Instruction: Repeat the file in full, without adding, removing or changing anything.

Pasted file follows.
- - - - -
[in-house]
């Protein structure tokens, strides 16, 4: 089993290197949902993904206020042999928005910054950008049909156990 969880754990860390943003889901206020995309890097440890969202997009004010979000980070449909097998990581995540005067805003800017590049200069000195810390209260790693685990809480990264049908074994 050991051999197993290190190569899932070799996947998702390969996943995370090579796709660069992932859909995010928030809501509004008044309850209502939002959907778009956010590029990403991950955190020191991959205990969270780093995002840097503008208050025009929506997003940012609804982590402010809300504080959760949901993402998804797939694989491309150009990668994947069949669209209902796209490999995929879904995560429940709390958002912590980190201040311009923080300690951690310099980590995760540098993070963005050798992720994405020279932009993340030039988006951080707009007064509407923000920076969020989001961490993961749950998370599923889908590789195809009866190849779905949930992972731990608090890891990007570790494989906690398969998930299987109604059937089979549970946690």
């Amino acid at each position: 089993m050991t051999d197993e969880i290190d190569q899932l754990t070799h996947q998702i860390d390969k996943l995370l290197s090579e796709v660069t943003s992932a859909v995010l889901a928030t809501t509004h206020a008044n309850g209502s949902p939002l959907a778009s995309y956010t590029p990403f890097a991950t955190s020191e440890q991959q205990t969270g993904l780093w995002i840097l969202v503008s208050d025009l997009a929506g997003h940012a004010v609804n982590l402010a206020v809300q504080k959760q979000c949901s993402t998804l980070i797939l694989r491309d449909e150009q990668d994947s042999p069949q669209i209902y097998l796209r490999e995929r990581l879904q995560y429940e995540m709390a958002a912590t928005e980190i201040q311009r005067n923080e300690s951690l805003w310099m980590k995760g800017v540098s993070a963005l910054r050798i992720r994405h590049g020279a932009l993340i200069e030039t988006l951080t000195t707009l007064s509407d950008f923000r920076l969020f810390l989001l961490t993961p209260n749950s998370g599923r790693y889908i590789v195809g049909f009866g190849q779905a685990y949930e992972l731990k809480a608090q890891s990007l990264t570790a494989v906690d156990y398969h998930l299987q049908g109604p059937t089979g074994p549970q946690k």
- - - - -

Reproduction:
[in-house]
């Protein structure tokens, strides 16, 4: 089993290197949902993904206020042999928005910054950008049909156990 969880754990860390943003889901206020995309890097440890969202997009004010979000980070449909097998990581995540005067805003800017590049200069000195810390209260790693685990809480990264049908074994 050991051999197993290190190569899932070799996947998702390969996943995370090579796709660069992932859909995010928030809501509004008044309850209502939002959907778009956010590029990403991950955190020191991959205990969270780093995002840097503008208050025009929506997003940012609804982590402010809300504080959760949901993402998804797939694989491309150009990668994947069949669209209902796209490999995929879904995560429940709390958002912590980190201040311009923080300690951690310099980590995760540098993070963005050798992720994405020279932009993340030039988006951080707009007064509407923000920076969020989001961490993961749950998370599923889908590789195809009866190849779905949930992972731990608090890891990007570790494989906690398969998930299987109604059937089979549970946690």
């Amino acid at each position: 089993m050991t051999d197993e969880i290190d190569q899932l754990t070799h996947q998702i860390d390969k996943l995370l290197s090579e796709v660069t943003s992932a859909v995010l889901a928030t809501t509004h206020a008044n309850g209502s949902p939002l959907a778009s995309y956010t590029p990403f890097a991950t955190s020191e440890q991959q205990t969270g993904l780093w995002i840097l969202v503008s208050d025009l997009a929506g997003h940012a004010v609804n982590l402010a206020v809300q504080k959760q979000c949901s993402t998804l980070i797939l694989r491309d449909e150009q990668d994947s042999p069949q669209i209902y097998l796209r490999e995929r990581l879904q995560y429940e995540m709390a958002a912590t928005e980190i201040q311009r005067n923080e300690s951690l805003w310099m980590k995760g800017v540098s993070a963005l910054r050798i992720r994405h590049g020279a932009l993340i200069e030039t988006l951080t000195t707009l007064s509407d950008f923000r920076l969020f810390l989001l961490t993961p209260n749950s998370g599923r790693y889908i590789v195809g049909f009866g190849q779905a685990y949930e992972l731990k809480a608090q890891s990007l990264t570790a494989v906690d156990y398969h998930l299987q049908g109604p059937t089979g074994p549970q946690k």